AVISO (12/03/23):
Debido a la gran cantidad de juicios por jurados llevados a cabo en una decena de provincias de Argentina, la AAJJ dejará de publicar crónicas individuales por cada juicio y comenzará a publicar resúmenes mensuales

martes, 18 de mayo de 2021

How does a jury deliberate? How does it make its decisions? The extraordinary example of the Mendoza´s jury in Argentina

The culminating moment: the 4 defendants,
standing to receive the verdict

On Saturday, we witnessed -once again- an incredible display of civic commitment and community wisdom: the Tunuyán jury, at the Uco Valley (Mendoza province), deliberated for two days in a row to reach a verdict in the resounding Hisa/Carleti case. But the most remarkable thing we would like to point out was the deliberative method the jury chose to make its decision (see). Something that impressed everybody in the courtroom, and society as well. 

It didn't matter that it was a Friday night after eleven hours of deliberation, nor that they would have to spend the night in a hotel in the middle of the pandemic. No one was impatient to continue deliberating on a Saturday for another five hours. The Tunuyán jury decided -with great wisdom- to deliberate as long as necessary to reach a unanimous verdict for the four defendants. 

Hundreds of suspicions fell on this jury. Due to its complexity, the power and influence of the main accused, and the victim herself, it was not just any case. Even the jury bill of Mendoza -passed in December 2018- was in jeopardy because of this case. Hisa didn´t want to be tried by juries. 

Also, the prosecution doubted whether they could find twelve impartial people from the Tunuyán community to carry out the trial and made an intent to change the venue. It was held inadmissible, since it is an exclusive right of the defendant (section 118 of the Constitution). It was said that it was going to be impossible to find impartial juries in Tunuyán. Another serious mistake.

Again, contrary to all the prejudices that are usually poured out on the jury, reality proved otherwise. The jury was born precisely in the small communities of Medieval England, where everyone knows each other. That is precisely the judgment of the peers, that of the neighbors.


The jury in the Hisa/Carleti case was made up of the following people, all of them between 23 and 50 years of age: two school teachers, three housewives, two students, two unemployed people, a restaurant waiter, a farmer, a rural laborer, a rancher, a carrier, a farm administrator, and a construction worker.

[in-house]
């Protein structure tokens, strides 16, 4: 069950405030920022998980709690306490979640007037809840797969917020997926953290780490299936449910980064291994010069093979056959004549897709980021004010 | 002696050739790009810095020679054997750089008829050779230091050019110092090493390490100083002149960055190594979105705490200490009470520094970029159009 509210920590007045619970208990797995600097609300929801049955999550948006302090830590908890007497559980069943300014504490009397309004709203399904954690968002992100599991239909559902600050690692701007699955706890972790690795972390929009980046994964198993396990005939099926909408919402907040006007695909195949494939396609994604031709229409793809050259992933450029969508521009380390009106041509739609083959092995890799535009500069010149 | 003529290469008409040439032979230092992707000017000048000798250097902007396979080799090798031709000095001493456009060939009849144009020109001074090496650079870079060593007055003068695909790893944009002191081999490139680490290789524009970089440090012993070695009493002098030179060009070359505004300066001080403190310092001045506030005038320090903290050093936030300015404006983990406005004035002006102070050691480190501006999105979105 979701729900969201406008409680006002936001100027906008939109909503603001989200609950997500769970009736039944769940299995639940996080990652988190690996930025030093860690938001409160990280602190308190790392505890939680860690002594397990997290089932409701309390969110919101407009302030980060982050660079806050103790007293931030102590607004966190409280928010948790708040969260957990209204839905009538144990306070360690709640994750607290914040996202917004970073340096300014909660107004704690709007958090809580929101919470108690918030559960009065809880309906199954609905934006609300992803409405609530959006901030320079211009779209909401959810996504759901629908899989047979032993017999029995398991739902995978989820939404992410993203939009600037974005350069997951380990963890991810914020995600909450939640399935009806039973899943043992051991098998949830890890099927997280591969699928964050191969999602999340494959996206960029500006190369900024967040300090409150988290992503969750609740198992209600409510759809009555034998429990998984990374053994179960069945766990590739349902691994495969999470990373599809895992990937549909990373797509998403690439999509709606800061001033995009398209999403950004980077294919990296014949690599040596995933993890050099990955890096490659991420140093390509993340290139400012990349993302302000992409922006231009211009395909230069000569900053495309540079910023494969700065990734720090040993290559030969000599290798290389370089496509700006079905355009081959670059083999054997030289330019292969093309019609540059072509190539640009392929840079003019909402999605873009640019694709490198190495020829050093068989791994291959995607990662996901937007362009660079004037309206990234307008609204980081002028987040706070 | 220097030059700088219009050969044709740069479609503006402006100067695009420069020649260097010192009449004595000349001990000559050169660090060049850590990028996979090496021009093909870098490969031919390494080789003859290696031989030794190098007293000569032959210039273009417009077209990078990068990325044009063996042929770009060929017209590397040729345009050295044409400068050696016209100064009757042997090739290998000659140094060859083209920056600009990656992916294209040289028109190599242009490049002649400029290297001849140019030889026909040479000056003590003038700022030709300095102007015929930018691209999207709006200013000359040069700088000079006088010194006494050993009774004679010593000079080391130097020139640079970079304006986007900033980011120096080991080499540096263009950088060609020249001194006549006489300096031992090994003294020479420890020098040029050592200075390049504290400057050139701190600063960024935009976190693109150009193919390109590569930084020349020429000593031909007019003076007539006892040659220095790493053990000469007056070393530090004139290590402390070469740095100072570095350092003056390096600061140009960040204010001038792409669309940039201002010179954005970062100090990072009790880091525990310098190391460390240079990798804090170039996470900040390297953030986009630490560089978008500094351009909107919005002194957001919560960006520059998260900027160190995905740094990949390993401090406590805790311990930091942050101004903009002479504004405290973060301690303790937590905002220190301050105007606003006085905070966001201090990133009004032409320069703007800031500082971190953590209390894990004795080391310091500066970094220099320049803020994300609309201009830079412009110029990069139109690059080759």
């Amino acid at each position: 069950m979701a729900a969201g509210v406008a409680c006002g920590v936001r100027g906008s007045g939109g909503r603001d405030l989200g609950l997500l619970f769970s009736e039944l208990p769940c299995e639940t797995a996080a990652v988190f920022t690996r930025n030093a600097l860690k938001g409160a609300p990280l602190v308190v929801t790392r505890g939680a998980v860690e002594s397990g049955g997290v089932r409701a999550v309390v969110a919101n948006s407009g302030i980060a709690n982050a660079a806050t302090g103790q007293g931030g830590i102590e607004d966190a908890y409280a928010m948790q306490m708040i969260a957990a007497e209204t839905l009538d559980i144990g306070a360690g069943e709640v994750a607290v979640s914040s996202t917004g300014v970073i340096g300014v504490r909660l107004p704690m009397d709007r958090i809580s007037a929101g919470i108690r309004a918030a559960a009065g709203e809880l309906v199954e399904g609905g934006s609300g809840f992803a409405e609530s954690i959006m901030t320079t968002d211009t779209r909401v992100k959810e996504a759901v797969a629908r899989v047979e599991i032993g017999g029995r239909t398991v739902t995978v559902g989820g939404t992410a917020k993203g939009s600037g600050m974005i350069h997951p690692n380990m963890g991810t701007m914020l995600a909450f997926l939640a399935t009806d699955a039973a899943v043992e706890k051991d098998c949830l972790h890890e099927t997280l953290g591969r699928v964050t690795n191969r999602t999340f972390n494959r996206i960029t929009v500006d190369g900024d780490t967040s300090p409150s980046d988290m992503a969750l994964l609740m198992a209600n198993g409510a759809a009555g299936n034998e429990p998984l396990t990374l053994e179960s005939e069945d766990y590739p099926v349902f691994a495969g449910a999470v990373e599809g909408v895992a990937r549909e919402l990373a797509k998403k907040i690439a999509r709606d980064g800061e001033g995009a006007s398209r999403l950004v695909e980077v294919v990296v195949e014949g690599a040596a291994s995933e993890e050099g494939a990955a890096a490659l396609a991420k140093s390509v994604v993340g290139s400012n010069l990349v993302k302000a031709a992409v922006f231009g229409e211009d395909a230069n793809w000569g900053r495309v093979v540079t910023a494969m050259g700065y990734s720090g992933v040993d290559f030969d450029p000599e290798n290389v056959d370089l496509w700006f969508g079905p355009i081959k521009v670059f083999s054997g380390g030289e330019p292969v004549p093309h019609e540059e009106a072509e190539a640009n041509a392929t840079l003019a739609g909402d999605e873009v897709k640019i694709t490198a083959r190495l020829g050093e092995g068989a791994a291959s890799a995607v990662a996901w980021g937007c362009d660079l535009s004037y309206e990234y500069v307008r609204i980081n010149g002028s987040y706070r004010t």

This remarkable jury demonstrated what is a basic premise for those of us who study juries with the method of the social sciences: there is no better way to “predict” the verdict of the jury than to analyze the weight and value of the evidence. 

The jury never decides by their emotions, nor by grandiloquent speeches by the parties; the jury, as reaffirmed by all the empirical studies in the world, decides its verdicts on the strength of the evidence presented at trial. 

The Tunuyán jury deliberated for long hours and two days in the framework of what the Social Science for Jury Decision Making calls "an evidence-driven deliberation". It is distinguished from "verdict-driven deliberations", which are those in which the jury organizes its discussions by quickly voting for the initial verdict preferences of each of its members. The latter occurs more in those juries that admit non-unanimous verdicts.

In evidence-driven deliberations, jurors postpone their discussions to the end and, first of all, conduct a thorough and detailed analysis of the evidence. After this, they often engage in robust deliberations until they reach unanimity. This is what the Tunuyán jury did. 

In this type of cases, juries are immersed in the deliberation experience in a way that, for those of us who never participate in them, it is very difficult to understand. But the truth is that they do it daily in our country. 

The jurors are really willing to listen to the arguments of the rest of their fellow jurors, to check their own understandings, to discuss all the details of the case. They make all the necessary efforts to achieve consensus, so that the twelve people are convinced of the analysis carried out. 

For this, they take all the time they need, whatever is necessary, even more than 24 hours. Certainly, the demand for unanimity required in Mendoza reinforces these mechanisms. 

The famous deliberation in 12 Angry Men. It started out
as verdict-driven, and ended up as evidence-driven.

The unanimity rule makes evidence-driven deliberation more likely that verdict-driven, as is often the case with juries deliberating under majority verdict rules. 

In this sense, only unanimity encourages juries to strive to analyze the evidence and try to build shared senses of justice. When this happens, when the jury manages to deliberate around all of the evidence, like the Tunuyán jury did, the verdict emerges with an indisputable social force. 

And with it, the jury achieves unmatched peace of mind and civic satisfaction. Jurors know that this was the correct decision, because all of them, driven by the evidence, arrived at it together. 

Reaching a unanimous verdict is not a feat, but a need for the jury and for society. Such a decision, in a delicate and high profile case like this one, is clearly presented as legitimate and unquestionable for the community.